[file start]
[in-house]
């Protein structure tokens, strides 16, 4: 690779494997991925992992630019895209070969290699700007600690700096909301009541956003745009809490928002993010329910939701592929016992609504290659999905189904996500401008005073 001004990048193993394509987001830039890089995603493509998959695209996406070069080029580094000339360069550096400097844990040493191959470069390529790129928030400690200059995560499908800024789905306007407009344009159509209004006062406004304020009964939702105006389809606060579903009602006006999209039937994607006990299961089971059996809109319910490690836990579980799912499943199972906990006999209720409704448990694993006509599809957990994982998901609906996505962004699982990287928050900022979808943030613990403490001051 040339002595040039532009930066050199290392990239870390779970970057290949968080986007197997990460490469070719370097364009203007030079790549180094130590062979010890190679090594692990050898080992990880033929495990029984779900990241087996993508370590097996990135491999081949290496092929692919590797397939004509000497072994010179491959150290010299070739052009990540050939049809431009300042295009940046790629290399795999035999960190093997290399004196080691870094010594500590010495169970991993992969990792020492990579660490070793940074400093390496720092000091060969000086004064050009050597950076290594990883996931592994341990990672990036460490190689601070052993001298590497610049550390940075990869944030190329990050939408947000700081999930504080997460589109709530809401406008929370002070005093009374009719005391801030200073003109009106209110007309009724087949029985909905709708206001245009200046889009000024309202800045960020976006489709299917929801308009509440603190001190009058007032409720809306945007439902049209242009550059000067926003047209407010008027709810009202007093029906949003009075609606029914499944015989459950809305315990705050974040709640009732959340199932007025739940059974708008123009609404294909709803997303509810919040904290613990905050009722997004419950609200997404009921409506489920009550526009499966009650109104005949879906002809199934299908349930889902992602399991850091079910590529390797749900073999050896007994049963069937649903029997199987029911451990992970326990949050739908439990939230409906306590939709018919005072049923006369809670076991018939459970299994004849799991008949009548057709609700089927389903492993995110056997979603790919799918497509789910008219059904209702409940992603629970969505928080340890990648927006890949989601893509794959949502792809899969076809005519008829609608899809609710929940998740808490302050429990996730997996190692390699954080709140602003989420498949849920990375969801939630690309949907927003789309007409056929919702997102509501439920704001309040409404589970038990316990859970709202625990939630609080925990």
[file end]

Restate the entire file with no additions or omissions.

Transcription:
[in-house]
């Protein structure tokens, strides 16, 4: 690779494997991925992992630019895209070969290699700007600690700096909301009541956003745009809490928002993010329910939701592929016992609504290659999905189904996500401008005073 001004990048193993394509987001830039890089995603493509998959695209996406070069080029580094000339360069550096400097844990040493191959470069390529790129928030400690200059995560499908800024789905306007407009344009159509209004006062406004304020009964939702105006389809606060579903009602006006999209039937994607006990299961089971059996809109319910490690836990579980799912499943199972906990006999209720409704448990694993006509599809957990994982998901609906996505962004699982990287928050900022979808943030613990403490001051 040339002595040039532009930066050199290392990239870390779970970057290949968080986007197997990460490469070719370097364009203007030079790549180094130590062979010890190679090594692990050898080992990880033929495990029984779900990241087996993508370590097996990135491999081949290496092929692919590797397939004509000497072994010179491959150290010299070739052009990540050939049809431009300042295009940046790629290399795999035999960190093997290399004196080691870094010594500590010495169970991993992969990792020492990579660490070793940074400093390496720092000091060969000086004064050009050597950076290594990883996931592994341990990672990036460490190689601070052993001298590497610049550390940075990869944030190329990050939408947000700081999930504080997460589109709530809401406008929370002070005093009374009719005391801030200073003109009106209110007309009724087949029985909905709708206001245009200046889009000024309202800045960020976006489709299917929801308009509440603190001190009058007032409720809306945007439902049209242009550059000067926003047209407010008027709810009202007093029906949003009075609606029914499944015989459950809305315990705050974040709640009732959340199932007025739940059974708008123009609404294909709803997303509810919040904290613990905050009722997004419950609200997404009921409506489920009550526009499966009650109104005949879906002809199934299908349930889902992602399991850091079910590529390797749900073999050896007994049963069937649903029997199987029911451990992970326990949050739908439990939230409906306590939709018919005072049923006369809670076991018939459970299994004849799991008949009548057709609700089927389903492993995110056997979603790919799918497509789910008219059904209702409940992603629970969505928080340890990648927006890949989601893509794959949502792809899969076809005519008829609608899809609710929940998740808490302050429990996730997996190692390699954080709140602003989420498949849920990375969801939630690309949907927003789309007409056929919702997102509501439920704001309040409404589970038990316990859970709202625990939630609080925990």